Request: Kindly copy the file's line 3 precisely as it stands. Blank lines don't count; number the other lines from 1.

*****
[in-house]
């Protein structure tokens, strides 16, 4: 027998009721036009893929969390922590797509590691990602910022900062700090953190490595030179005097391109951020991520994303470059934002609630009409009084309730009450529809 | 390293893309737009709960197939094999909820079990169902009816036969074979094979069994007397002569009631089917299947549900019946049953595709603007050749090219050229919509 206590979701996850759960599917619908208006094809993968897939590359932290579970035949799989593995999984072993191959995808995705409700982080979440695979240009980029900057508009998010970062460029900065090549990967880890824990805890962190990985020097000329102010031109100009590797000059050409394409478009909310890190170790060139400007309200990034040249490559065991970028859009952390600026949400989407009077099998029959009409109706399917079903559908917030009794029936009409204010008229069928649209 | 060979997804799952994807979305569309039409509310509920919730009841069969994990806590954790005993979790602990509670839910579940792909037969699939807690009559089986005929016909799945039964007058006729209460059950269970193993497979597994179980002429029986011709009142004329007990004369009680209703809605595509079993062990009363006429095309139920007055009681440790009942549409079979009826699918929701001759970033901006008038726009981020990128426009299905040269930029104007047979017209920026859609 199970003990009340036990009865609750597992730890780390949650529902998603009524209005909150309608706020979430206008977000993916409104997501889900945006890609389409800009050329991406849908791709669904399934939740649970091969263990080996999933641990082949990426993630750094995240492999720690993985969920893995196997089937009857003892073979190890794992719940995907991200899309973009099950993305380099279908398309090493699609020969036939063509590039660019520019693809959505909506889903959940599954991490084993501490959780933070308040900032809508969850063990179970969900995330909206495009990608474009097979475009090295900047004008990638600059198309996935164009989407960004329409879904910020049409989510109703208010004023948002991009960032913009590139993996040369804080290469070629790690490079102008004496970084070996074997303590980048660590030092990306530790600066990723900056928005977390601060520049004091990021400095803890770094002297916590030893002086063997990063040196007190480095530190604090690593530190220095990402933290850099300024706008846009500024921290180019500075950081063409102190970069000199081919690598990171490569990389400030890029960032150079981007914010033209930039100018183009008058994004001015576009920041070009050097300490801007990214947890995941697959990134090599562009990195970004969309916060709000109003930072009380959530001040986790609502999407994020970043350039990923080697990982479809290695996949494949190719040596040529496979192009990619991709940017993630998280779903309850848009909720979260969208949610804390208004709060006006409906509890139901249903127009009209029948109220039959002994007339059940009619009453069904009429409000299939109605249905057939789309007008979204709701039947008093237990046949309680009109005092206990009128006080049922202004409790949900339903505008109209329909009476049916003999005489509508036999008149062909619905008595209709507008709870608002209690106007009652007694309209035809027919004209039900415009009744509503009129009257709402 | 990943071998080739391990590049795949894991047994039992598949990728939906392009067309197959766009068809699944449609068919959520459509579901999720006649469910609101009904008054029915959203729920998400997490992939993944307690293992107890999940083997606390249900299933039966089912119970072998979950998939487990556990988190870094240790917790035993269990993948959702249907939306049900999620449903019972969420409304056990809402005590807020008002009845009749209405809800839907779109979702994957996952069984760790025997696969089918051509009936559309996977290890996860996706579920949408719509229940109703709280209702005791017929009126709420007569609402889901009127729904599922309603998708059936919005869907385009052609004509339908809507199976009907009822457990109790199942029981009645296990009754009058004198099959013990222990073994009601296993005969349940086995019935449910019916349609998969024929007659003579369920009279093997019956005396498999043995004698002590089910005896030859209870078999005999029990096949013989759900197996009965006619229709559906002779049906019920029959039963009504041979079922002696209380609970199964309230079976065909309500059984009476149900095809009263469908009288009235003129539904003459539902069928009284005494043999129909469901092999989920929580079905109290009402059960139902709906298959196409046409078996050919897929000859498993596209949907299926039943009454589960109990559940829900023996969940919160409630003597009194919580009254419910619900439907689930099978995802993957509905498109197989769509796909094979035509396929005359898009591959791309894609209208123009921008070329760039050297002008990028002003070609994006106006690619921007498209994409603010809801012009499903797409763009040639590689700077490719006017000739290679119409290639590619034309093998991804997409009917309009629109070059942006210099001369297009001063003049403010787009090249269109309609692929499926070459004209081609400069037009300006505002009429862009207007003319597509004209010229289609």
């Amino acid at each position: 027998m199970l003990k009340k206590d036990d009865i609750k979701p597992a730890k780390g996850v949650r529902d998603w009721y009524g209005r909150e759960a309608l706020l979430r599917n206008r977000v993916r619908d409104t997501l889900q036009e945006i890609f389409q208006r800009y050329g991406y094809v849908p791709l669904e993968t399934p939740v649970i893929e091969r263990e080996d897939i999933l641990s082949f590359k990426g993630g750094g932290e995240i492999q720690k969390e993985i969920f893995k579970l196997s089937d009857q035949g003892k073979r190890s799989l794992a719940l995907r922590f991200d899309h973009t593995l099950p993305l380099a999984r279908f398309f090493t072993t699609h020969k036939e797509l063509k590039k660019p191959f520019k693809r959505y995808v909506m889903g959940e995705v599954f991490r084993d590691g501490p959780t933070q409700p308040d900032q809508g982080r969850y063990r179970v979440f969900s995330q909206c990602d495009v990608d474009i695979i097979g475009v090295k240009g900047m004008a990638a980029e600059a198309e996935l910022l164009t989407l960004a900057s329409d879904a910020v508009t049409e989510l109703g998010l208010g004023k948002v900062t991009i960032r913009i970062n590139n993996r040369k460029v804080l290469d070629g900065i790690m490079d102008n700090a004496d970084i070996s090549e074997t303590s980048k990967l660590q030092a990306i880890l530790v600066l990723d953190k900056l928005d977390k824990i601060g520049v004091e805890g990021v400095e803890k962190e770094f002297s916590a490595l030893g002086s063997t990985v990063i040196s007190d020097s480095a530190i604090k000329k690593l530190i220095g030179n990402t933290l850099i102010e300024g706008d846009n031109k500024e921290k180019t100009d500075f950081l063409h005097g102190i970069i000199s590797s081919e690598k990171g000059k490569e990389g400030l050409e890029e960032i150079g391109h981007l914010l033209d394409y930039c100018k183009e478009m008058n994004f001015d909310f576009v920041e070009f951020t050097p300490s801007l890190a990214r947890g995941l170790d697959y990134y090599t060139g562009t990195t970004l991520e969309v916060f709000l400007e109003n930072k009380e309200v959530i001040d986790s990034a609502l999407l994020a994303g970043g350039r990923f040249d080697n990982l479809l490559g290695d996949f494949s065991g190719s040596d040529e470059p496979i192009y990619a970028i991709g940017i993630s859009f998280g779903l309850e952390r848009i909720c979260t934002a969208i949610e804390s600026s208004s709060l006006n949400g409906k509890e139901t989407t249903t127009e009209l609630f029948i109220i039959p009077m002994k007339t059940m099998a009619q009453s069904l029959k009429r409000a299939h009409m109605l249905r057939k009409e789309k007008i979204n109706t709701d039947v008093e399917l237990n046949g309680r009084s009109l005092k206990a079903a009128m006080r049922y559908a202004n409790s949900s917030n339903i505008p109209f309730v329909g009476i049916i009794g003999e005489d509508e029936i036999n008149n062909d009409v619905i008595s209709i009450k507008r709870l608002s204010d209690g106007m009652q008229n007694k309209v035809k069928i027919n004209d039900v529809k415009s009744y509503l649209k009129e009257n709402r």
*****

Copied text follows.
């Amino acid at each position: 027998m199970l003990k009340k206590d036990d009865i609750k979701p597992a730890k780390g996850v949650r529902d998603w009721y009524g209005r909150e759960a309608l706020l979430r599917n206008r977000v993916r619908d409104t997501l889900q036009e945006i890609f389409q208006r800009y050329g991406y094809v849908p791709l669904e993968t399934p939740v649970i893929e091969r263990e080996d897939i999933l641990s082949f590359k990426g993630g750094g932290e995240i492999q720690k969390e993985i969920f893995k579970l196997s089937d009857q035949g003892k073979r190890s799989l794992a719940l995907r922590f991200d899309h973009t593995l099950p993305l380099a999984r279908f398309f090493t072993t699609h020969k036939e797509l063509k590039k660019p191959f520019k693809r959505y995808v909506m889903g959940e995705v599954f991490r084993d590691g501490p959780t933070q409700p308040d900032q809508g982080r969850y063990r179970v979440f969900s995330q909206c990602d495009v990608d474009i695979i097979g475009v090295k240009g900047m004008a990638a980029e600059a198309e996935l910022l164009t989407l960004a900057s329409d879904a910020v508009t049409e989510l109703g998010l208010g004023k948002v900062t991009i960032r913009i970062n590139n993996r040369k460029v804080l290469d070629g900065i790690m490079d102008n700090a004496d970084i070996s090549e074997t303590s980048k990967l660590q030092a990306i880890l530790v600066l990723d953190k900056l928005d977390k824990i601060g520049v004091e805890g990021v400095e803890k962190e770094f002297s916590a490595l030893g002086s063997t990985v990063i040196s007190d020097s480095a530190i604090k000329k690593l530190i220095g030179n990402t933290l850099i102010e300024g706008d846009n031109k500024e921290k180019t100009d500075f950081l063409h005097g102190i970069i000199s590797s081919e690598k990171g000059k490569e990389g400030l050409e890029e960032i150079g391109h981007l914010l033209d394409y930039c100018k183009e478009m008058n994004f001015d909310f576009v920041e070009f951020t050097p300490s801007l890190a990214r947890g995941l170790d697959y990134y090599t060139g562009t990195t970004l991520e969309v916060f709000l400007e109003n930072k009380e309200v959530i001040d986790s990034a609502l999407l994020a994303g970043g350039r990923f040249d080697n990982l479809l490559g290695d996949f494949s065991g190719s040596d040529e470059p496979i192009y990619a970028i991709g940017i993630s859009f998280g779903l309850e952390r848009i909720c979260t934002a969208i949610e804390s600026s208004s709060l006006n949400g409906k509890e139901t989407t249903t127009e009209l609630f029948i109220i039959p009077m002994k007339t059940m099998a009619q009453s069904l029959k009429r409000a299939h009409m109605l249905r057939k009409e789309k007008i979204n109706t709701d039947v008093e399917l237990n046949g309680r009084s009109l005092k206990a079903a009128m006080r049922y559908a202004n409790s949900s917030n339903i505008p109209f309730v329909g009476i049916i009794g003999e005489d509508e029936i036999n008149n062909d009409v619905i008595s209709i009450k507008r709870l608002s204010d209690g106007m009652q008229n007694k309209v035809k069928i027919n004209d039900v529809k415009s009744y509503l649209k009129e009257n709402r």